It goes without saying that I get a lot of satisfaction from my stroke-awareness work. Writing this blog, being active on social media, doing The Warrior Podcast, speaking about stroke and stress - not only does it all stop me from sitting at Warrillow Towers looking at the wall, but it all helps to make a difference, however small, to how people view stroke.
Very occasionally, I get invited through my contacts at the Stroke Association to take part in stroke-research workshops - days when the academics involved in the treatment of stroke get to meet and talk with survivors and discuss their latest work.
These are useful on a number of levels - not only do they give me chance to promote what I do, they often provide opportunities to give a survivor’s perspective on what the academics are doing. One such invitation sent me to the City Hospital in Nottingham on Tuesday of this week.
Nottingham is one of the major centres of stroke research in this country and Professor Marion Walker MBE, Professor of Stroke Rehabilitation at the University of Nottingham, is one of the leading lights in the field. It is also home to the Nottingham Stroke Research Partnership Group, a collection of stroke-survivors, carers and academics.
On Tuesday, over 60 delegates (including The Warrior), spent the day assessing four pieces of research being carried out by PhD students and doctors at Nottingham. I won’t blind you with science, because some of the detail can be a little daunting even for someone with a fully-functioning brain, but everyone agreed it was a thoroughly useful exercise.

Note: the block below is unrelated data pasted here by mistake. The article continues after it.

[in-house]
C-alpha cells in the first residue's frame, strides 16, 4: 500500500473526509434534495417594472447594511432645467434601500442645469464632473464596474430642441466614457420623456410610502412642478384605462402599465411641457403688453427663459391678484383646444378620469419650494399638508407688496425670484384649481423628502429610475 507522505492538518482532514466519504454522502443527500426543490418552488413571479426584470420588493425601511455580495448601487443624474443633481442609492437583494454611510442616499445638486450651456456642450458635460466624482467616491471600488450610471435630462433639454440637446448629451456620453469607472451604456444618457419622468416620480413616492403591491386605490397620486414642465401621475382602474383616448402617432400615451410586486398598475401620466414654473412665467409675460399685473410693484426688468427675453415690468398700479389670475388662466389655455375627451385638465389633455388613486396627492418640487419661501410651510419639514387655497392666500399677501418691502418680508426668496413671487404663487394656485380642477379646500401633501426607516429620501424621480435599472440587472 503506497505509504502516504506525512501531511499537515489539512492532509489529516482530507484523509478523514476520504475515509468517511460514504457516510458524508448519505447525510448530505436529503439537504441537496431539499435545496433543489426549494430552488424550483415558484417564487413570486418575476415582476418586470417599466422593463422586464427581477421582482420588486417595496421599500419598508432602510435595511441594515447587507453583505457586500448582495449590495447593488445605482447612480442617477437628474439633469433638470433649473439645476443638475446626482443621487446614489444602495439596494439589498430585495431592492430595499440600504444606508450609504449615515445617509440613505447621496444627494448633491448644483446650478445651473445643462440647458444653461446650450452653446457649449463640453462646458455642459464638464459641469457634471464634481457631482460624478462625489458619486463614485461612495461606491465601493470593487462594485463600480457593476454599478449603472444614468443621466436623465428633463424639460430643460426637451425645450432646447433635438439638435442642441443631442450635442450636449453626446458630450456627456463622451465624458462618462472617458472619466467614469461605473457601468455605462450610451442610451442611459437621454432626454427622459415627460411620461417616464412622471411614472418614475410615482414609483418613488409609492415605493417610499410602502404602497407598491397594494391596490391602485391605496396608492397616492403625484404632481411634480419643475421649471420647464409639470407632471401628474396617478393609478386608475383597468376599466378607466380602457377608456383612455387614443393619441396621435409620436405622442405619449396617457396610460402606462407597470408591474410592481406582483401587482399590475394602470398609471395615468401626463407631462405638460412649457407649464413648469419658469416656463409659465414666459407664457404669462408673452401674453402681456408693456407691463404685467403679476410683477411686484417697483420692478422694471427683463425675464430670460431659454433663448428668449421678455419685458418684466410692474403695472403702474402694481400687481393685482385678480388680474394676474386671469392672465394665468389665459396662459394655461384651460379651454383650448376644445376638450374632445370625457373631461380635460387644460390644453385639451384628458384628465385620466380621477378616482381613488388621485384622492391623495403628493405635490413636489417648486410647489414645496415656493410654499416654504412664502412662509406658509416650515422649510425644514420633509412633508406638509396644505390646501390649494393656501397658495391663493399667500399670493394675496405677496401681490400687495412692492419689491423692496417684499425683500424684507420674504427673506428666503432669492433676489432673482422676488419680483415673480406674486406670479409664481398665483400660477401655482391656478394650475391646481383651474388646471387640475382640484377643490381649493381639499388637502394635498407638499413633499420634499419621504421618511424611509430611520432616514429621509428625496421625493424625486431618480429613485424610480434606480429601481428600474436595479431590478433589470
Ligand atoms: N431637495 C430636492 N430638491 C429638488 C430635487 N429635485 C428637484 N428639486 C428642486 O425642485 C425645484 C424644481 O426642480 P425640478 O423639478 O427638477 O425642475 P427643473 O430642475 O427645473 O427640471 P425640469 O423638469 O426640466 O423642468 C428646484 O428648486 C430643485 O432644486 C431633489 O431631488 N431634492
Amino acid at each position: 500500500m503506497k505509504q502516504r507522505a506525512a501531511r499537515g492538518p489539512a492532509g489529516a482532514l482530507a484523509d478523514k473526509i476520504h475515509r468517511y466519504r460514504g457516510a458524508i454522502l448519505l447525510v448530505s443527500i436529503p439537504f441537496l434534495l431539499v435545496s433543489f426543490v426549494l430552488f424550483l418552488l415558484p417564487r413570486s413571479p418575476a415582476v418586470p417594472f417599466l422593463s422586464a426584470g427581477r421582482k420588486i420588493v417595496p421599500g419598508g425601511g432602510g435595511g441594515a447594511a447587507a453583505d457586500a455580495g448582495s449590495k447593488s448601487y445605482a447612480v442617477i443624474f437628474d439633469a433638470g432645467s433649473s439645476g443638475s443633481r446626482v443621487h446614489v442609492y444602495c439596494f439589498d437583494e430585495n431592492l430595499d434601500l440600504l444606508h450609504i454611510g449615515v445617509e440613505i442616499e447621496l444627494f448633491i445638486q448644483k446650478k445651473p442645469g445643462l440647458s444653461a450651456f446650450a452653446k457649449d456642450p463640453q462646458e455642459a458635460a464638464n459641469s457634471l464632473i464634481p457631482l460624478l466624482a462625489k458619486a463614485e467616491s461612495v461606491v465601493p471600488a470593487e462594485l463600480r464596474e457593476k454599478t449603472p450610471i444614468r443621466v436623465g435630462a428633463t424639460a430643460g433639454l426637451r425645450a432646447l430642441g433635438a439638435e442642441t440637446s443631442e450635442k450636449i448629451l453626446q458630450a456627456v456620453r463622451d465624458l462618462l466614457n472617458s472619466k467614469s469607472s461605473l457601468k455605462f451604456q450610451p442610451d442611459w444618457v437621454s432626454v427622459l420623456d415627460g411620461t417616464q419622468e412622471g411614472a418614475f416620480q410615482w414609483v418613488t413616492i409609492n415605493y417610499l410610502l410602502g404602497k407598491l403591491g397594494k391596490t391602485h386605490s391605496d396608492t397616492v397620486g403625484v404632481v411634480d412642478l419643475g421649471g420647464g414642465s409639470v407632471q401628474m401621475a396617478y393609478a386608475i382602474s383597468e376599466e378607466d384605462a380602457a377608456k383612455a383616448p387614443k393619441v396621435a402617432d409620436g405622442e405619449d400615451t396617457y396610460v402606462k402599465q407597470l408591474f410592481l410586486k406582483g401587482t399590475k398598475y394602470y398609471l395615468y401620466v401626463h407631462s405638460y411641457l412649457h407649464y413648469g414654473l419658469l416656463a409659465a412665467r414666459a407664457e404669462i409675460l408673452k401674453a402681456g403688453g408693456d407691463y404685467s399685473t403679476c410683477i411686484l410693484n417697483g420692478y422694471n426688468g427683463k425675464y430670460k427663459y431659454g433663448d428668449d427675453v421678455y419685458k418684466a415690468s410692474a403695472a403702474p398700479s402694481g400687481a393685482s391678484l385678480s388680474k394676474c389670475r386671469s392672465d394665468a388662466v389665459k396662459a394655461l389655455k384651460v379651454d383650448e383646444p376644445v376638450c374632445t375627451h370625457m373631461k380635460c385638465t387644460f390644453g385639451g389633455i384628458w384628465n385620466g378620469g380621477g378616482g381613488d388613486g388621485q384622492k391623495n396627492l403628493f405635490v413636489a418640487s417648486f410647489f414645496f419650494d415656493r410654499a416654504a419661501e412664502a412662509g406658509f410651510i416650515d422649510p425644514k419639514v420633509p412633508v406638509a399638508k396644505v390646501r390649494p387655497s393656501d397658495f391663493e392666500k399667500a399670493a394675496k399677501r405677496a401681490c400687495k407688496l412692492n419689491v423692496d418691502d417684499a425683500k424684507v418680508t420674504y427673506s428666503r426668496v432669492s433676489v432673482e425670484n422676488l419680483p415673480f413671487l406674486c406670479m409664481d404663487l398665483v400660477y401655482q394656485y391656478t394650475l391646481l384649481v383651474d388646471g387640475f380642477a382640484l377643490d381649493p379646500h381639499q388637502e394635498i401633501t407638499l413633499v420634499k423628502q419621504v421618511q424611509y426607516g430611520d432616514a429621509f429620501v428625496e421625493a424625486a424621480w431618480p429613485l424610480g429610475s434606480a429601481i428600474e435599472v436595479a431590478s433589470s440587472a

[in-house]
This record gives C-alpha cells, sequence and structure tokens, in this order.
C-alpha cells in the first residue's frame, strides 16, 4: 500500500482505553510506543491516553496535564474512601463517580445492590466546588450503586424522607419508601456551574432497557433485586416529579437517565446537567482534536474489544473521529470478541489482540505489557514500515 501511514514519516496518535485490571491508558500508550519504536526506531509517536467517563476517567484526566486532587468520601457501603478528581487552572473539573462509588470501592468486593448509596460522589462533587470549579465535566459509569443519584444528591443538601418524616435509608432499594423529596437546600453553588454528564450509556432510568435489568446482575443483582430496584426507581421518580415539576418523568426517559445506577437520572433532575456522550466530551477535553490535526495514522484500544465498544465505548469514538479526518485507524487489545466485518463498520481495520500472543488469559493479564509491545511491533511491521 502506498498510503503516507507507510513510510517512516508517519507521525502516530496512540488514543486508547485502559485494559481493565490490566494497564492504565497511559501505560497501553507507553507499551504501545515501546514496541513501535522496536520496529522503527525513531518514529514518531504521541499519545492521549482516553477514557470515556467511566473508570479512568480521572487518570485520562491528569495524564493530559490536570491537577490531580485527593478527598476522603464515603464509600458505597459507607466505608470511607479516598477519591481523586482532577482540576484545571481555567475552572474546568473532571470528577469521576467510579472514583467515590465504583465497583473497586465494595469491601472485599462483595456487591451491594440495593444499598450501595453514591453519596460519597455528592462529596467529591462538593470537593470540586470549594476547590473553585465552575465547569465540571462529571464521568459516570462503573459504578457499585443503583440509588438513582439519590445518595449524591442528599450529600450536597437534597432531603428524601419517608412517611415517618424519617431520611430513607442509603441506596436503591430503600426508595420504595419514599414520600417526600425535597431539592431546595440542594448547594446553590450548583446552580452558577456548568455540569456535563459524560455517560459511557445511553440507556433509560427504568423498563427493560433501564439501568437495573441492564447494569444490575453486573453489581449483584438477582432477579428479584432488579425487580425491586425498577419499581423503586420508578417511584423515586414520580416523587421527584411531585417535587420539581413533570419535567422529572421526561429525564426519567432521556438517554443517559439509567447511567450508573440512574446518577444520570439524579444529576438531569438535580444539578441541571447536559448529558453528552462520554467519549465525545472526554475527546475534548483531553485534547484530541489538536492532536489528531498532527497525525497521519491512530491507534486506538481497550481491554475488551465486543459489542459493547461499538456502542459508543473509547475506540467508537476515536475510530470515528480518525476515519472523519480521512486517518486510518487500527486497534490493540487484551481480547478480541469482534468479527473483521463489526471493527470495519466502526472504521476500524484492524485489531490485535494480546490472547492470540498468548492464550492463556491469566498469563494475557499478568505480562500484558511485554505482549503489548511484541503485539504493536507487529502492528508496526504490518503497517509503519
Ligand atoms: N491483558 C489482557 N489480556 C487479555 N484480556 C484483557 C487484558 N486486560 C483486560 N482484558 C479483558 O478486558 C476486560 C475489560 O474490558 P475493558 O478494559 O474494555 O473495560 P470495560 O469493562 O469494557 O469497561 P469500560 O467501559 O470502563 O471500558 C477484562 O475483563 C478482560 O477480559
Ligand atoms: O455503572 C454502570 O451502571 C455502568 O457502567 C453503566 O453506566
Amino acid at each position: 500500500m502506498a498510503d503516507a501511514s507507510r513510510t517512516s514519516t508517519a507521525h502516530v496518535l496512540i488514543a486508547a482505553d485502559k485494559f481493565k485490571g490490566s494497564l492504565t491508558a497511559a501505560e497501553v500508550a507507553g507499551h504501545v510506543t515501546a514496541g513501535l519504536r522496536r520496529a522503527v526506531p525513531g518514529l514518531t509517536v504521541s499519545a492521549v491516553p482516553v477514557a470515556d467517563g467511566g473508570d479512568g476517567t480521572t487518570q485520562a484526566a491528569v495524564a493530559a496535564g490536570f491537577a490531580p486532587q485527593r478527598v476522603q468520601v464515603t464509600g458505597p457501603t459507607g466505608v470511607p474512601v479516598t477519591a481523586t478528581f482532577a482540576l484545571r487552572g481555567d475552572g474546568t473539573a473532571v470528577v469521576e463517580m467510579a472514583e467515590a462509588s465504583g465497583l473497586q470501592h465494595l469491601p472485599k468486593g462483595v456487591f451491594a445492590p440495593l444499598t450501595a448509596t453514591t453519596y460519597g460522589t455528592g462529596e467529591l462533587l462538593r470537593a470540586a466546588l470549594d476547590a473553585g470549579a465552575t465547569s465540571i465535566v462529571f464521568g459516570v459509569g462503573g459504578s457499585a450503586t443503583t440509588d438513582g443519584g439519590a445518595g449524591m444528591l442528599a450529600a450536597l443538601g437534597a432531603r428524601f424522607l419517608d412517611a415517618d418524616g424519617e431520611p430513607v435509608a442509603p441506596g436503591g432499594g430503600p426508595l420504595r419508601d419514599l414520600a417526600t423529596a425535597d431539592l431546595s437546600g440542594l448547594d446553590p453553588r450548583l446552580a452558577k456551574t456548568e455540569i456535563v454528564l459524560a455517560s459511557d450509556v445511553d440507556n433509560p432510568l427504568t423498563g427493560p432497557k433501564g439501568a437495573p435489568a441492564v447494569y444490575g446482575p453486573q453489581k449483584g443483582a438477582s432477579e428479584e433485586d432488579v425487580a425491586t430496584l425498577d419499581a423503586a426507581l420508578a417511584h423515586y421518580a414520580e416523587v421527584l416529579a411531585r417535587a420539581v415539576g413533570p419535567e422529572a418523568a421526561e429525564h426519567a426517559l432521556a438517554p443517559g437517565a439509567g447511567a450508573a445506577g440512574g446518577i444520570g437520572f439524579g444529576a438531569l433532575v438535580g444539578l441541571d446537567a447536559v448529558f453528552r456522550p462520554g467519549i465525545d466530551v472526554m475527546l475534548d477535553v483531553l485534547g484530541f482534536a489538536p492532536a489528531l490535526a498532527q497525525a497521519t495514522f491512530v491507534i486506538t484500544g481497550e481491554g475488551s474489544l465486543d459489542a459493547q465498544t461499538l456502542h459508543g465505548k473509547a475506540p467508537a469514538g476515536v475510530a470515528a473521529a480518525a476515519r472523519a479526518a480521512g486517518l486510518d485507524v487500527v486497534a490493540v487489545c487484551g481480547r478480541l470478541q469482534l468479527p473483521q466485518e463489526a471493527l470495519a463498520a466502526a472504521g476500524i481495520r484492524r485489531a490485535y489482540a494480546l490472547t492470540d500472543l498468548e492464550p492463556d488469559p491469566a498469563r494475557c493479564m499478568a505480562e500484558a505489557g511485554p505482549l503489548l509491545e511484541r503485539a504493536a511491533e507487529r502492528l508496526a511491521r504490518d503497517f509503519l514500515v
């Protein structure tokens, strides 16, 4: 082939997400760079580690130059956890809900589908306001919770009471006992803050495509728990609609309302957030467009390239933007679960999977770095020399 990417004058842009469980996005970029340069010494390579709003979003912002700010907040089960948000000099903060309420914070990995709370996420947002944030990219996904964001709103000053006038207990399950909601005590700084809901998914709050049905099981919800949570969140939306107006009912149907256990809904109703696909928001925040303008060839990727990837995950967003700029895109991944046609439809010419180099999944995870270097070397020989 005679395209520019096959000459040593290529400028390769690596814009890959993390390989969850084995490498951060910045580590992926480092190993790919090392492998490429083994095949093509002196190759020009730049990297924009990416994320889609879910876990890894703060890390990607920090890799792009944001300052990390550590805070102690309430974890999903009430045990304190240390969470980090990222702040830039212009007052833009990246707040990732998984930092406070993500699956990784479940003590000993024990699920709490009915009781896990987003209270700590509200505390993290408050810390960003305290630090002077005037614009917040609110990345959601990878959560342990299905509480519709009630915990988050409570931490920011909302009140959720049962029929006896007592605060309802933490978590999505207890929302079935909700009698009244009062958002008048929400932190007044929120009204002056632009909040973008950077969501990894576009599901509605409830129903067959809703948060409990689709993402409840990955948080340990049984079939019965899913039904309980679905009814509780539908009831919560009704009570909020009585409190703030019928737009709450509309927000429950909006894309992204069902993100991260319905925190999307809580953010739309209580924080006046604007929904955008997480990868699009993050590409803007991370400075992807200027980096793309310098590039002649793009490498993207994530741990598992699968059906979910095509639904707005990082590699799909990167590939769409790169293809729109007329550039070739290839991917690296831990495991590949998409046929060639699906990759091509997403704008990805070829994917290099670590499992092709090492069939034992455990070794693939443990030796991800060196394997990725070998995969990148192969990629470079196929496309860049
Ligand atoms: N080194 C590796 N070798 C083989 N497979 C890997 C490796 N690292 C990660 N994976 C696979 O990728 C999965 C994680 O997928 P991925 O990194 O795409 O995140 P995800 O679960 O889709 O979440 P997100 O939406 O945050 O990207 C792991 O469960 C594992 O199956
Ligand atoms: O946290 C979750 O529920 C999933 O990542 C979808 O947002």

The statistics around stroke are truly frightening. There are 100,000 strokes every year in the UK, which equates to one every five minutes; there are over 1.2 million stroke survivors in the UK; Stroke is the fourth-biggest killer in the UK; almost two-thirds of stroke-survivors leave hospital with a disability. I could go on….And I learned a few more on Tuesday.
Consider these two numbers: 50 per cent of people who suffer a brain haemorrhage (the type of stroke I had) die within a month; one million brain cells die every minute from the time the stroke occurs to the time treatment is given. That’s why the T in the FAST test stands for ‘Time is brain’. The quicker a stroke sufferer is treated, the better their chances of survival.
I was immensely lucky to be in a bed in a hyper-acute stroke unit within 90 minutes of my stroke. Others are not so fortunate - if you are at home alone at the time of your stroke, for instance, it could be hours or days before you are found. By which time, it may be too late.
It was good, therefore, that one of the projects talked about on Tuesday involved a new drug which could improve the chances of survival - but it has to be administered within three hours. That sounds a long time, doesn’t it? Three episodes of your favourite TV drama; two whole football matches; an entire T20 cricket match. But it isn’t, not when life is at stake. It requires a patient to be taken to hospital quickly; it requires paramedics, doctors, nurses and plenty of other medical staff to act quickly under extreme pressure.
I pointed this out to the researcher involved and he admitted that yes, that was an issue. It’s why medical teams are working hard to cut down the time it takes to get people into hospitals and into beds after stroke.
As readers will know, I do a lot of talks about stroke-awareness and I always ask my audience if they know what the FAST test is. On average, half of any audience will know. That’s not good enough in itself but I often find that people can identify three-quarters of the acronym easily enough, but stumble when it comes to the last letter.
So remember that T stands for Time is brain. And that three hours may sound a long time, but with a million brain cells dying every minute, it really isn’t.